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December 2019 - Year 21 - Issue 6

ISSN 1755-9715

How to Motivate Lower-level Students in Korean EFL Context

Kyungsook Kim has been teaching English at private English institutions and an elementary school for about 20 years. Email: 



There are privileged groups who get exposed to the early English education environment in Korea. As an English teacher, how can I challenge those who start a little later or lower-level students and positively motivate them to try harder in English class?

One-fourth of the students graduated from English kindergartens and another one-fourth of the students only expect to study from alphabet letters in the first-grade class of one private elementary school. They are about to be split into two different levels when they become third graders. Then, they gradually lose their interest since they feel no special reasons to speak in English in EFL. (Maeng & Lee, 2014)


Overall English education in Korea

The competitive English education atmosphere developed as the students from foreign language schools and autonomous high schools could get easier tickets to good universities and then to elite groups in Korea. Early exposure to English is a trend with parents, which makes distinctive gaps among students at Korean elementary schools.



If only students can continue to pursue learning English, they can finally achieve it. Successful language learners are those with good motivation and attitude, not the talented (Naiman et al., 1978).

I need to proceed with this strong image of success carved in my students’ minds. My suggestion is to visualize positive thinking by looking at the good result of their effort in their mind’s eye and also to picture the whole smooth process of it (Arnold,1999). The image of the successful reader and the feeling of understanding the main characters from the whole different world in every detail.


Extensive reading

There is no better way to improve students’ English proficiency than extensive reading (Day R. 2004). There are easy graded readers and also many of my students' favorite books have been translated from the original English books.

With probably a short 15 minutes of reading at the beginning of the class, it can help students engage in reading extensively and gradually by using a library program. As Jane Arnold (1999) mentioned, “visualization can prepare the existing schema to facilitate comprehension or enrich production in the language learning process.” And then to make a meaning while they proceed with more words and short phrases. (Waring, 2007)



Around this time of the year, right before the entrance exam for college, it is a popular theme for a radio announcer to encourage test-takers to picture the image of success with their eyes closed with slow music on. It helps them to calm themselves down before the test and to get prepared for the test.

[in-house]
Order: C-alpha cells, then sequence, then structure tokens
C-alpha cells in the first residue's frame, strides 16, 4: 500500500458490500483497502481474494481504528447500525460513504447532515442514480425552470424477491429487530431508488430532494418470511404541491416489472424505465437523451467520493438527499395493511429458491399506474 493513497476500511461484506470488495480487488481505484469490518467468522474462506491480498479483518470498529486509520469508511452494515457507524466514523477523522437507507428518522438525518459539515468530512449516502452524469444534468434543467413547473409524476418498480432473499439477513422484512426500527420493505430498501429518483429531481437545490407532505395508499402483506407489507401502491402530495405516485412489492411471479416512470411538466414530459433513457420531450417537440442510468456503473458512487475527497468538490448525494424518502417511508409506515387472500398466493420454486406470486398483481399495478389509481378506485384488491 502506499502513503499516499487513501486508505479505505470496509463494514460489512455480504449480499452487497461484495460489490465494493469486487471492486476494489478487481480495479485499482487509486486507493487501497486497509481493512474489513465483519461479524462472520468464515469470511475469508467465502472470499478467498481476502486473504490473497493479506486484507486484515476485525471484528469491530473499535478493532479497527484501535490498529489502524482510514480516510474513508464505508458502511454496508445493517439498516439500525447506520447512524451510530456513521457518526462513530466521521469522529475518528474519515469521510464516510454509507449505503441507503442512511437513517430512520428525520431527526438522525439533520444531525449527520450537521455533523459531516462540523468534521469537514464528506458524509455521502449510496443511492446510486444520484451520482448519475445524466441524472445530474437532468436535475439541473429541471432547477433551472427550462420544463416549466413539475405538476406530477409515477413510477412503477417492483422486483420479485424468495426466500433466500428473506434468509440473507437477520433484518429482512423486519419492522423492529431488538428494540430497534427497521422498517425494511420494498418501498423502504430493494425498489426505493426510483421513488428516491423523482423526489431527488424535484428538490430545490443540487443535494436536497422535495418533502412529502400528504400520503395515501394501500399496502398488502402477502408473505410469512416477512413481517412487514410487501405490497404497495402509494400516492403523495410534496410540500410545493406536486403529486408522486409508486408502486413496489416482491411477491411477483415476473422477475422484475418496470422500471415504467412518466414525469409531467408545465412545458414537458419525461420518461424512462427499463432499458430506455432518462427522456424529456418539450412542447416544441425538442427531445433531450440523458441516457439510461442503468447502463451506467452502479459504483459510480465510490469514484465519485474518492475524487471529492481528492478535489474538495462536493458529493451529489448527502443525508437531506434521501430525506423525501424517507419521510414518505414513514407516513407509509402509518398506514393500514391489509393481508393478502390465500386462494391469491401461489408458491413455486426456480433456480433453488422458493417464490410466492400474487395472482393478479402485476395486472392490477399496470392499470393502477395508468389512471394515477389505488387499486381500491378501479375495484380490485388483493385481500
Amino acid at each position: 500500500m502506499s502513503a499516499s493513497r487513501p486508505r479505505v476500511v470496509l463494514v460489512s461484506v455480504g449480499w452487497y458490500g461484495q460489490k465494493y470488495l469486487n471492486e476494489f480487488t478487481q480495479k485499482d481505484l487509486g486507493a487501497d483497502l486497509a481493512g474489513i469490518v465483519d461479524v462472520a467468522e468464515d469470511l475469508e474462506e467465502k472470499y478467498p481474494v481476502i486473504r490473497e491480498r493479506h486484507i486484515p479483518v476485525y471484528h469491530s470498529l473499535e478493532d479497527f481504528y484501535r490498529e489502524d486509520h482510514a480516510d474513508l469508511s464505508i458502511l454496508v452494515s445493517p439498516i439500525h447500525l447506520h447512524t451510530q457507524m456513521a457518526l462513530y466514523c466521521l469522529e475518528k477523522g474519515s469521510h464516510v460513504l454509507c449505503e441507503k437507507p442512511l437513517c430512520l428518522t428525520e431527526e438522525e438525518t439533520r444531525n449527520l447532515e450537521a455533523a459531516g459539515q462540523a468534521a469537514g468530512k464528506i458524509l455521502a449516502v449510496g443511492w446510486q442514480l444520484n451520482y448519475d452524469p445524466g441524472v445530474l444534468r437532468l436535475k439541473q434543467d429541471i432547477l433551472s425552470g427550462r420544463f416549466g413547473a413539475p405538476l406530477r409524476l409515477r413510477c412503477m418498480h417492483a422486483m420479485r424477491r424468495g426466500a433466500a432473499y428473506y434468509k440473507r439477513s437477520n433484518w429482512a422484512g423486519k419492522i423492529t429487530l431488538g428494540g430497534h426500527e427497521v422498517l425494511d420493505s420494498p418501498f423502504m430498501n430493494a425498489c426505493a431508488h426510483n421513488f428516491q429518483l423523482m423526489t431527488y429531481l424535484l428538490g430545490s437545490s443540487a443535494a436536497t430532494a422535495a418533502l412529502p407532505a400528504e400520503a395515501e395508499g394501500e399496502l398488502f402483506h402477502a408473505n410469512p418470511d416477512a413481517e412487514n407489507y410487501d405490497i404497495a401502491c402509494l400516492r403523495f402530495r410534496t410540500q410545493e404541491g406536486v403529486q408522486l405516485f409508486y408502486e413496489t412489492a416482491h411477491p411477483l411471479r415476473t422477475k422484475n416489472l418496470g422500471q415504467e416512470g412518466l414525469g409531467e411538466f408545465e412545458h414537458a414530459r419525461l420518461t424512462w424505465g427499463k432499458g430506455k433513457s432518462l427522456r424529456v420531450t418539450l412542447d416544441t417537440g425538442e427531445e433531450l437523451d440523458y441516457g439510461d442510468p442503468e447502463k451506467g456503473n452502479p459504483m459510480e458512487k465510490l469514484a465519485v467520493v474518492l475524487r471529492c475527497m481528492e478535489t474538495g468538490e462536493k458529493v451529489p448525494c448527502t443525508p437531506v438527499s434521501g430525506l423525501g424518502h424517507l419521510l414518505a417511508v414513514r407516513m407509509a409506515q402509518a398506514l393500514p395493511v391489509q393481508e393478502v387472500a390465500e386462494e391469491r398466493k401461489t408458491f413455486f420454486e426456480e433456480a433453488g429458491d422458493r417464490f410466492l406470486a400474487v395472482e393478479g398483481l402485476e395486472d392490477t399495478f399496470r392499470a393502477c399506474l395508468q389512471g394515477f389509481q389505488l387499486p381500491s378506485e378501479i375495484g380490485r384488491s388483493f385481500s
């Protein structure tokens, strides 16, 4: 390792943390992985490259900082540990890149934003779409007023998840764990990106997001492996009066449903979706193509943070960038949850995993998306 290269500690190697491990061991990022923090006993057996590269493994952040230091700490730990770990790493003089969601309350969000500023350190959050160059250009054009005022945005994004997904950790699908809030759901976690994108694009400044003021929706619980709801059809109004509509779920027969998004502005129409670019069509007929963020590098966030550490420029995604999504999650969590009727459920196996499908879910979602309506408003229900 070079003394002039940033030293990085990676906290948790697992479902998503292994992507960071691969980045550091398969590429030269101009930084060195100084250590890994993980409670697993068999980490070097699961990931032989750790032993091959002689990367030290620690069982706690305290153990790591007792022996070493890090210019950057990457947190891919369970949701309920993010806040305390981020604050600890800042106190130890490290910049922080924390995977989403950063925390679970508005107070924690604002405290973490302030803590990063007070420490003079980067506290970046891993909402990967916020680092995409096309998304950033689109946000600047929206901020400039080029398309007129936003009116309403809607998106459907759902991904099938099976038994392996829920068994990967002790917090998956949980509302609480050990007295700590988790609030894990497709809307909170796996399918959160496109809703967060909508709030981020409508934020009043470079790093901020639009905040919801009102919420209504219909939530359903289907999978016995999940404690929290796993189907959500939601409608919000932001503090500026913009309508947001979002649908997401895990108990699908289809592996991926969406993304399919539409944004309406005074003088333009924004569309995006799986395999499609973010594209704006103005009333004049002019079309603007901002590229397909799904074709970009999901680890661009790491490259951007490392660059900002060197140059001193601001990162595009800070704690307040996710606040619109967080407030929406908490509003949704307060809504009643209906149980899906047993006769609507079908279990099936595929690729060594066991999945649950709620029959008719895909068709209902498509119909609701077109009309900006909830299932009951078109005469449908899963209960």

It may take teachers a whole class time to provide visualization lessons after reading a short book in the 40-minute class at elementary school. However, this could encourage students to continue to challenge reading afterwards.



Arnold, J. (1999). Visualization: language learning with the mind’s eye in Arnold, J. (ed) Affect in Language Learning. Cambridge: Cambridge University Press.

Elley, Warwick, Brian Cutting, Francis Manguhhai and Cynthia Hugo "Lifting Literacy Levels with Story Books: Evidence from the South Pacific, Singapore, Sri Lanka and South Africa. 7 May 2007

Naiman, N., Frohlich, M., Stern, H.H. and Todesco, A. (1978). The Good Language Learner. Toronto, Ontario: Ontario Institute for Studies in Education

Maeng, Unkyoung & Lee, Sangmin-Michelle. (in press). EFL teachers’ behavior of using motivational strategies: The case of teaching in the Korean context. Teaching and

Teacher Education (2014). Retrieved from

R. Day. (eds.) (2004) Extensive Reading Activities for Teaching Language. Cambridge: Cambridge University Press.

Waring, Rob "Graded and Extensive Reading-Questions and Answer". The Language Teacher Online 7 May 2007


Please check the Methodology and Language for Primary course at Pilgrims website.

Please check the How to Motivate Your Students course at Pilgrims website.

Tagged  Voices 
  • ELT in Korean Primary Schools: Three Common Methods
    Yoo Jimin, South Korea;John Breckenfeld, USA

  • Korean English Language Education: My Experience Learning English
    Minjeong Namkung, South Korea

  • When Experience Is Silenced...
    Quinton Stephen, South Korea

  • Native or Second Language Speakers, It Makes No Difference
    Lyman McLallen, USA

  • How to Motivate Lower-level Students in Korean EFL Context
    Kyungsook Kim, South